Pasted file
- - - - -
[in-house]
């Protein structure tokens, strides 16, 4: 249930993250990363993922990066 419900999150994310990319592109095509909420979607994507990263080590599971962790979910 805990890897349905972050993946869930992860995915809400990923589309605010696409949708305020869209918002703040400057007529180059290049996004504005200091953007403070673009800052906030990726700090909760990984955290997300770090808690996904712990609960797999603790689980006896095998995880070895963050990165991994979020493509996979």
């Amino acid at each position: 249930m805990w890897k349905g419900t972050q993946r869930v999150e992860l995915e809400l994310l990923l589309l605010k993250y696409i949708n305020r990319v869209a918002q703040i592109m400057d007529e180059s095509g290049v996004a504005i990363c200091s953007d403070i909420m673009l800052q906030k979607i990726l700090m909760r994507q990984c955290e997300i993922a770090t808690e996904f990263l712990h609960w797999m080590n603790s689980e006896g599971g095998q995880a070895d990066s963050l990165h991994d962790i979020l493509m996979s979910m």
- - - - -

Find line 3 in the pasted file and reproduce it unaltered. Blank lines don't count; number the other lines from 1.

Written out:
């Amino acid at each position: 249930m805990w890897k349905g419900t972050q993946r869930v999150e992860l995915e809400l994310l990923l589309l605010k993250y696409i949708n305020r990319v869209a918002q703040i592109m400057d007529e180059s095509g290049v996004a504005i990363c200091s953007d403070i909420m673009l800052q906030k979607i990726l700090m909760r994507q990984c955290e997300i993922a770090t808690e996904f990263l712990h609960w797999m080590n603790s689980e006896g599971g095998q995880a070895d990066s963050l990165h991994d962790i979020l493509m996979s979910m």